In Greek mythology, Combe (Ancient Greek: Κόμβη) was a daughter of the river god Asopus. She was equated with Chalcis, another of Asopus' many daughters, and associated with the island Euboea: the city Chalcis was reported to have been named after "Combe, who was also called Chalcis". Combe was said to have been dubbed Chalcis because she made bronze weapons (χαλκόν chalcon being the Greek word for "bronze"); the mythological tradition also makes her the first woman to cohabit with a man, and mother of one hundred children.
In Nonnus' Dionysiaca, Combe is the consort of the Euboean Socus and mother by him of the seven Corybantes. She and her sons get expelled from the island by Socus and move first to Cnossus and then to Athens. The Corybantes return to Euboea after King Cecrops, their host in Athens, kills Socus, but Combe's individual further destiny is not dealt with. Hesychius of Alexandria indicates Combe as "mother of the Curetes", these being barely distinct from the Corybantes.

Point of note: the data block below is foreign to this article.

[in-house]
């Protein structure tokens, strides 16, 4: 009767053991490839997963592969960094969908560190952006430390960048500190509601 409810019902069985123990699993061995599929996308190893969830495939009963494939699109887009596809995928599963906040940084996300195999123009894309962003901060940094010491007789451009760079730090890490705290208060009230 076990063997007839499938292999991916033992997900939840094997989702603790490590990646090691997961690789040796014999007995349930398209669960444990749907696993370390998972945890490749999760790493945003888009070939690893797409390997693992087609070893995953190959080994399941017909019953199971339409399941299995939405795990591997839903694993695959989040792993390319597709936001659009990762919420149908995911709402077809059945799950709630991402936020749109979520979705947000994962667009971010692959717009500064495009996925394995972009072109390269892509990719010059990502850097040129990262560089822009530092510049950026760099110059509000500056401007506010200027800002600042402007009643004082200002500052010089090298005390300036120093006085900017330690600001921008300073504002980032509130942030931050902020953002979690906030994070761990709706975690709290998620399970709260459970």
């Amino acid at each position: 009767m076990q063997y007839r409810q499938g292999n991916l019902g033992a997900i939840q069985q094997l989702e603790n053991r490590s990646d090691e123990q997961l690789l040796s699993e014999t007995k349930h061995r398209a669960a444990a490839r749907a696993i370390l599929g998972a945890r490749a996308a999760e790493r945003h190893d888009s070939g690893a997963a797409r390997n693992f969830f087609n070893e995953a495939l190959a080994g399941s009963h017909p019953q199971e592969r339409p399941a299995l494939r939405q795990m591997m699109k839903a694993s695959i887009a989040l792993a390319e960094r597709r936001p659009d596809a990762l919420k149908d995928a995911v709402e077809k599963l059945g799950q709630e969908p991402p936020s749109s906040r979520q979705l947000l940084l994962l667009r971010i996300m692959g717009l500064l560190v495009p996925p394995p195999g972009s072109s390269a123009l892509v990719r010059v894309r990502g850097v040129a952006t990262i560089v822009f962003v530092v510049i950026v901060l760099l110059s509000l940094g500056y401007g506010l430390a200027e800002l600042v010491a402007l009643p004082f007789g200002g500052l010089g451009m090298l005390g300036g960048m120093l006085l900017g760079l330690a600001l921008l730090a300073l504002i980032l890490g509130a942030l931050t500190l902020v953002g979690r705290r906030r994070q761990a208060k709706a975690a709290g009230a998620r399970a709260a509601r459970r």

Ovid briefly mentions a certain Combe of Pleuron, surnamed Ophias ("daughter or descendant of an Ophius"?), who "on fluttering wings escaped the wounds that were being inflicted by [or on?] her sons", that is, was apparently changed into a bird to escape a danger. Since the myth is otherwise unknown, it remains uncertain whether this Combe is the same character or a different one.
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